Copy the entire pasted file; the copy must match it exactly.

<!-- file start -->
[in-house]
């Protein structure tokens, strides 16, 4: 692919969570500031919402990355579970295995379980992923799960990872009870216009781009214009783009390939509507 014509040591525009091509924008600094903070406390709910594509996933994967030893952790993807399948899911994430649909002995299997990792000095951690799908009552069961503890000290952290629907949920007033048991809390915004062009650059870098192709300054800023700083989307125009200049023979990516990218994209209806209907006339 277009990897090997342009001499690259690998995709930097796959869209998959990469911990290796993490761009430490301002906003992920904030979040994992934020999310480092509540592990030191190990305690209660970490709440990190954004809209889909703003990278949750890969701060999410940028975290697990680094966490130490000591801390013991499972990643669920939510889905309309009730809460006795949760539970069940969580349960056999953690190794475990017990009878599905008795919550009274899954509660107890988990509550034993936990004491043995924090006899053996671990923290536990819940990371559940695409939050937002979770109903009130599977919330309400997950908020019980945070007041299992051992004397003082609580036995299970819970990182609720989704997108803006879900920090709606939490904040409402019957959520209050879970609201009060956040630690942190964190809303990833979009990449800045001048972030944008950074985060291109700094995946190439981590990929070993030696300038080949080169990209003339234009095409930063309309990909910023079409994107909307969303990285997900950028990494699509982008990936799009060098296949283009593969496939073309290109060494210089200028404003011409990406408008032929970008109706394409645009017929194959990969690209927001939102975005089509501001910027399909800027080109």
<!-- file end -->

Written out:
[in-house]
């Protein structure tokens, strides 16, 4: 692919969570500031919402990355579970295995379980992923799960990872009870216009781009214009783009390939509507 014509040591525009091509924008600094903070406390709910594509996933994967030893952790993807399948899911994430649909002995299997990792000095951690799908009552069961503890000290952290629907949920007033048991809390915004062009650059870098192709300054800023700083989307125009200049023979990516990218994209209806209907006339 277009990897090997342009001499690259690998995709930097796959869209998959990469911990290796993490761009430490301002906003992920904030979040994992934020999310480092509540592990030191190990305690209660970490709440990190954004809209889909703003990278949750890969701060999410940028975290697990680094966490130490000591801390013991499972990643669920939510889905309309009730809460006795949760539970069940969580349960056999953690190794475990017990009878599905008795919550009274899954509660107890988990509550034993936990004491043995924090006899053996671990923290536990819940990371559940695409939050937002979770109903009130599977919330309400997950908020019980945070007041299992051992004397003082609580036995299970819970990182609720989704997108803006879900920090709606939490904040409402019957959520209050879970609201009060956040630690942190964190809303990833979009990449800045001048972030944008950074985060291109700094995946190439981590990929070993030696300038080949080169990209003339234009095409930063309309990909910023079409994107909307969303990285997900950028990494699509982008990936799009060098296949283009593969496939073309290109060494210089200028404003011409990406408008032929970008109706394409645009017929194959990969690209927001939102975005089509501001910027399909800027080109």